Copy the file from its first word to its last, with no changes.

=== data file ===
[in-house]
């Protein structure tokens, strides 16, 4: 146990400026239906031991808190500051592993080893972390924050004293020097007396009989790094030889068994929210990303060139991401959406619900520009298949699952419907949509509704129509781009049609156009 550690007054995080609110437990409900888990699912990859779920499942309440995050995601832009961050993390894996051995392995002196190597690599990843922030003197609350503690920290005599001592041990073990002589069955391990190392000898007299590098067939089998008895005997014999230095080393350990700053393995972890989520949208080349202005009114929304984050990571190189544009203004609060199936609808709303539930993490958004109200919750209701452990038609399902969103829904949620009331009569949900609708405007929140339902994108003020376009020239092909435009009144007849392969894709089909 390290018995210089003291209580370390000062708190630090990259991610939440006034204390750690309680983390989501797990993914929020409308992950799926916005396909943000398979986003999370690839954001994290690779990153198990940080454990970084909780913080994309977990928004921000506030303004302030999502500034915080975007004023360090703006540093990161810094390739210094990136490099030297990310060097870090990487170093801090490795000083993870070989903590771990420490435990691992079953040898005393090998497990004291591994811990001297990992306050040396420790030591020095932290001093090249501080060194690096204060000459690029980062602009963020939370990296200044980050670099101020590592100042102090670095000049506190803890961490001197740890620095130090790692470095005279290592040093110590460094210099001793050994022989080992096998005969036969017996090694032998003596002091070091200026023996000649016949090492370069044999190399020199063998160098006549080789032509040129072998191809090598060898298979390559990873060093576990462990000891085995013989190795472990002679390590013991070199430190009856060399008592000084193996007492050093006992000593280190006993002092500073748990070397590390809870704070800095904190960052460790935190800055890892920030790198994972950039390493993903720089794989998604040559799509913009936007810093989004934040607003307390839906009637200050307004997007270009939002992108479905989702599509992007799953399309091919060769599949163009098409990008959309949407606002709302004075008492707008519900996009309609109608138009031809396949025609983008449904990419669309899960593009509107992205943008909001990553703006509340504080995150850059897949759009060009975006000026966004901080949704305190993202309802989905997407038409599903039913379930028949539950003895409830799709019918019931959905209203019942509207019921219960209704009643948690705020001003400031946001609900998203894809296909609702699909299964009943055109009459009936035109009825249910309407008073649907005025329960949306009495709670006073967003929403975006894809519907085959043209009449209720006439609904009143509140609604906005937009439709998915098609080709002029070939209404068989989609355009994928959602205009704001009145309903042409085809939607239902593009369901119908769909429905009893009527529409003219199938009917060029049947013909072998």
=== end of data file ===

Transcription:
[in-house]
């Protein structure tokens, strides 16, 4: 146990400026239906031991808190500051592993080893972390924050004293020097007396009989790094030889068994929210990303060139991401959406619900520009298949699952419907949509509704129509781009049609156009 550690007054995080609110437990409900888990699912990859779920499942309440995050995601832009961050993390894996051995392995002196190597690599990843922030003197609350503690920290005599001592041990073990002589069955391990190392000898007299590098067939089998008895005997014999230095080393350990700053393995972890989520949208080349202005009114929304984050990571190189544009203004609060199936609808709303539930993490958004109200919750209701452990038609399902969103829904949620009331009569949900609708405007929140339902994108003020376009020239092909435009009144007849392969894709089909 390290018995210089003291209580370390000062708190630090990259991610939440006034204390750690309680983390989501797990993914929020409308992950799926916005396909943000398979986003999370690839954001994290690779990153198990940080454990970084909780913080994309977990928004921000506030303004302030999502500034915080975007004023360090703006540093990161810094390739210094990136490099030297990310060097870090990487170093801090490795000083993870070989903590771990420490435990691992079953040898005393090998497990004291591994811990001297990992306050040396420790030591020095932290001093090249501080060194690096204060000459690029980062602009963020939370990296200044980050670099101020590592100042102090670095000049506190803890961490001197740890620095130090790692470095005279290592040093110590460094210099001793050994022989080992096998005969036969017996090694032998003596002091070091200026023996000649016949090492370069044999190399020199063998160098006549080789032509040129072998191809090598060898298979390559990873060093576990462990000891085995013989190795472990002679390590013991070199430190009856060399008592000084193996007492050093006992000593280190006993002092500073748990070397590390809870704070800095904190960052460790935190800055890892920030790198994972950039390493993903720089794989998604040559799509913009936007810093989004934040607003307390839906009637200050307004997007270009939002992108479905989702599509992007799953399309091919060769599949163009098409990008959309949407606002709302004075008492707008519900996009309609109608138009031809396949025609983008449904990419669309899960593009509107992205943008909001990553703006509340504080995150850059897949759009060009975006000026966004901080949704305190993202309802989905997407038409599903039913379930028949539950003895409830799709019918019931959905209203019942509207019921219960209704009643948690705020001003400031946001609900998203894809296909609702699909299964009943055109009459009936035109009825249910309407008073649907005025329960949306009495709670006073967003929403975006894809519907085959043209009449209720006439609904009143509140609604906005937009439709998915098609080709002029070939209404068989989609355009994928959602205009704001009145309903042409085809939607239902593009369901119908769909429905009893009527529409003219199938009917060029049947013909072998």